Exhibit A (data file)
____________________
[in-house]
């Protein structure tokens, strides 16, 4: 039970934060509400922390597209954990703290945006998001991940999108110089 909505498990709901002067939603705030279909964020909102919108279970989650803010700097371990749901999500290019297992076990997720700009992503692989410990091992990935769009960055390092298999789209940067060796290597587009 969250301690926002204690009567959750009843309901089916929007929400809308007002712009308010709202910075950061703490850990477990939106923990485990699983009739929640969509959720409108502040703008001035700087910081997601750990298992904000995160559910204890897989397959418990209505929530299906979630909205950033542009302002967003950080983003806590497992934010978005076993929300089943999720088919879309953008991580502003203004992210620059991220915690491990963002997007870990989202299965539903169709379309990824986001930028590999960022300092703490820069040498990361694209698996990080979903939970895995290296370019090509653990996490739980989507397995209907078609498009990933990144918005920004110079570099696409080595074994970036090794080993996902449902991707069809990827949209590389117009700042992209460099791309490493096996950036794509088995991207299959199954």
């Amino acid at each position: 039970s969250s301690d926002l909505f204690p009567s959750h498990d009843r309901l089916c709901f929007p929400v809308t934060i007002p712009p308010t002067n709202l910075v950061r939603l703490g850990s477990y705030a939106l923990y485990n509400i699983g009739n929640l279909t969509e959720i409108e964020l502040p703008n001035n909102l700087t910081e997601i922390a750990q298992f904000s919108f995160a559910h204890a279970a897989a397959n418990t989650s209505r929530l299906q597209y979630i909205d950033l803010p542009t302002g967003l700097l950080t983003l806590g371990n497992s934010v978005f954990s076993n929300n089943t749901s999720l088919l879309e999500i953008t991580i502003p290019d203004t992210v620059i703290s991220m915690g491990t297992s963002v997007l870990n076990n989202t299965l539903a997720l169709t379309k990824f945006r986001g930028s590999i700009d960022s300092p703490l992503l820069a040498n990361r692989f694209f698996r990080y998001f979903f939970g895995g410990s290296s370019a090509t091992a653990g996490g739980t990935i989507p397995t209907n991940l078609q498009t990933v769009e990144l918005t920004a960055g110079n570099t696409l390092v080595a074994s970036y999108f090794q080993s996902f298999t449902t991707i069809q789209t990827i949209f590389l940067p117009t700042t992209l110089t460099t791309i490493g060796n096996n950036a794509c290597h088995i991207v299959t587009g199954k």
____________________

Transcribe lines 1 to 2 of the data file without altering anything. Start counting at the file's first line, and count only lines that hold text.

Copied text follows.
[in-house]
């Protein structure tokens, strides 16, 4: 039970934060509400922390597209954990703290945006998001991940999108110089 909505498990709901002067939603705030279909964020909102919108279970989650803010700097371990749901999500290019297992076990997720700009992503692989410990091992990935769009960055390092298999789209940067060796290597587009 969250301690926002204690009567959750009843309901089916929007929400809308007002712009308010709202910075950061703490850990477990939106923990485990699983009739929640969509959720409108502040703008001035700087910081997601750990298992904000995160559910204890897989397959418990209505929530299906979630909205950033542009302002967003950080983003806590497992934010978005076993929300089943999720088919879309953008991580502003203004992210620059991220915690491990963002997007870990989202299965539903169709379309990824986001930028590999960022300092703490820069040498990361694209698996990080979903939970895995290296370019090509653990996490739980989507397995209907078609498009990933990144918005920004110079570099696409080595074994970036090794080993996902449902991707069809990827949209590389117009700042992209460099791309490493096996950036794509088995991207299959199954």